Download the full wildlife report here: Singita Pamushana Wildlife Report June 2013
- Average minimum 11,6°C (52,8°F)
- Average maximum 26,8°C (80,2°F)
- Minimum recorded 08,7°C (47,6°F)
- Maximum recorded 32,7°C (90,8°F)
- For the period: 0.2 mm
- For the year to date: 354 mm
Singita Kruger National Park is very fortunate in terms of the diversity of botany in the area. This is based on a difference in the soils and topography in the east, with the rhyolite-based Lebombo mountains, versus the west with its extremely fertile basaltic soils and relatively flat grasslands. Flora, like fauna, has its preferences to where it likes to live, and the differences in soil type and topography allows for a wonderful spectrum. There are two particularly prominent trees that grow in the area. They are very much cactus-like plants, but are in fact from the euphorbia family. They certainly do give the atmosphere of a great Western movie! The trees are incredibly picturesque and generally grow in areas that receive a limited amount of rainfall. The first of the euphorbias is the Transvaal candelabra euphorbia (Euphorbia cooperi). This is identified by its beautiful branches with what can be described as upside down heart-shaped lobes. It typically grows on rocky ridges, but it is less reliant on these ridges than the similar Lebombo euphorbia. The more ‘cucumber’ shaped lobes of the Lebombo Euphorbia tree, with the flowers starting to come through as we approach winter. Trees of the euphorbia family have a white milky latex and are extremely toxic. They can be very dangerous to the eyes, and cause blisters and irritation to the skin if not handled with extreme care. Despite this, the traditional uses are fairly varied – they include using it as a fish poison, purgative, poison for hunting arrows and for treating lesions and wounds on cattle. As a result, the tree is not eaten by many animals. One animal that is known to browse certain euphorbias is the black rhinoceros, and it is thought to be for its stomach cleansing properties.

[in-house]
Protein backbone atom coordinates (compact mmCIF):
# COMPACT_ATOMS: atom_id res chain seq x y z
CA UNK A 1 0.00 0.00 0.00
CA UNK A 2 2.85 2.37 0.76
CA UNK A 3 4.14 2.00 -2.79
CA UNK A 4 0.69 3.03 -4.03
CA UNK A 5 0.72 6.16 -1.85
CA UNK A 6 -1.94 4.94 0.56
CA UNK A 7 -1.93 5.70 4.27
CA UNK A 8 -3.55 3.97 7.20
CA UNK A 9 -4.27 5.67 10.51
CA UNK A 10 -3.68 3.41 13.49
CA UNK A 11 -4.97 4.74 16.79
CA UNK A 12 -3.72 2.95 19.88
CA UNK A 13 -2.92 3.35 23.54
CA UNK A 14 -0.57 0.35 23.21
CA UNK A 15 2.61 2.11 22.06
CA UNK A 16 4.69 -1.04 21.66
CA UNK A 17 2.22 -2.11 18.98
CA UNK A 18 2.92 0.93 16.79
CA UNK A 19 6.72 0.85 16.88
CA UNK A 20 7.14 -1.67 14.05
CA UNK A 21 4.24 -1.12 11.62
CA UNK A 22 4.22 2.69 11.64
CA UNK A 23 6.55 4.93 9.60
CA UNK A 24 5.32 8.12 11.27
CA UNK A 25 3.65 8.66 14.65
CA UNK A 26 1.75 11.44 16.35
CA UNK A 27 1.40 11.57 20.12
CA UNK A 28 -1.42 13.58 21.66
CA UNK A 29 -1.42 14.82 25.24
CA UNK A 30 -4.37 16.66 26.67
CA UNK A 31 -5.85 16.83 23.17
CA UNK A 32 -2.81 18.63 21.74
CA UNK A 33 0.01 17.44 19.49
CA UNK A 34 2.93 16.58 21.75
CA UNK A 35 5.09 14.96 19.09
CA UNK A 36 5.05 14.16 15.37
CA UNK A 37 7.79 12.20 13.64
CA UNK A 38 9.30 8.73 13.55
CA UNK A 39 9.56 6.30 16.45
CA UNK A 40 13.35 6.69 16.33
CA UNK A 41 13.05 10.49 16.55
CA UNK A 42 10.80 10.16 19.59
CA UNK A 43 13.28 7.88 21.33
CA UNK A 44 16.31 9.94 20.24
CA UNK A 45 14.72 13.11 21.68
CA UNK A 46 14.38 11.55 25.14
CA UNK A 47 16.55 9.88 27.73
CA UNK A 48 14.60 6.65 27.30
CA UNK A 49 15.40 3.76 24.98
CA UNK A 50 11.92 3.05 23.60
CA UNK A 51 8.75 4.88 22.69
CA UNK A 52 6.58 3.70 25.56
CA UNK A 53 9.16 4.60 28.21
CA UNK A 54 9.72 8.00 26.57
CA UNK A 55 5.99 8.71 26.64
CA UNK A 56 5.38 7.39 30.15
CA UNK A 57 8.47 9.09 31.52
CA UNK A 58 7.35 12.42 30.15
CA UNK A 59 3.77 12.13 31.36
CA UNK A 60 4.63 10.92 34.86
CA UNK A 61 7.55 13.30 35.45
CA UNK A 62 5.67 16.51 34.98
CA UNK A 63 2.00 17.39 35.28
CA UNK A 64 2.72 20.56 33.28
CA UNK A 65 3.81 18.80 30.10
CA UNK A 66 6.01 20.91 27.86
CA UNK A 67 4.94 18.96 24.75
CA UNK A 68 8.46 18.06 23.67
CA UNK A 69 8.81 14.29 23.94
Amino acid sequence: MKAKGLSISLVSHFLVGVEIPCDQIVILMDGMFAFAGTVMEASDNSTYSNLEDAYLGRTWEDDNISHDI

Download the full wildlife report here: Singita Kruger National Park Wildlife Report April 2013
- Average minimum 12.6˚C (59.3˚F)
- Average maximum 28.7˚C (81.1˚F)
- Minimum recorded 08.0˚C (53.6˚F)
- Maximum recorded 35.0˚C (91.4˚F)
- For the period: 66 mm
- For the year to date: 385.5 mm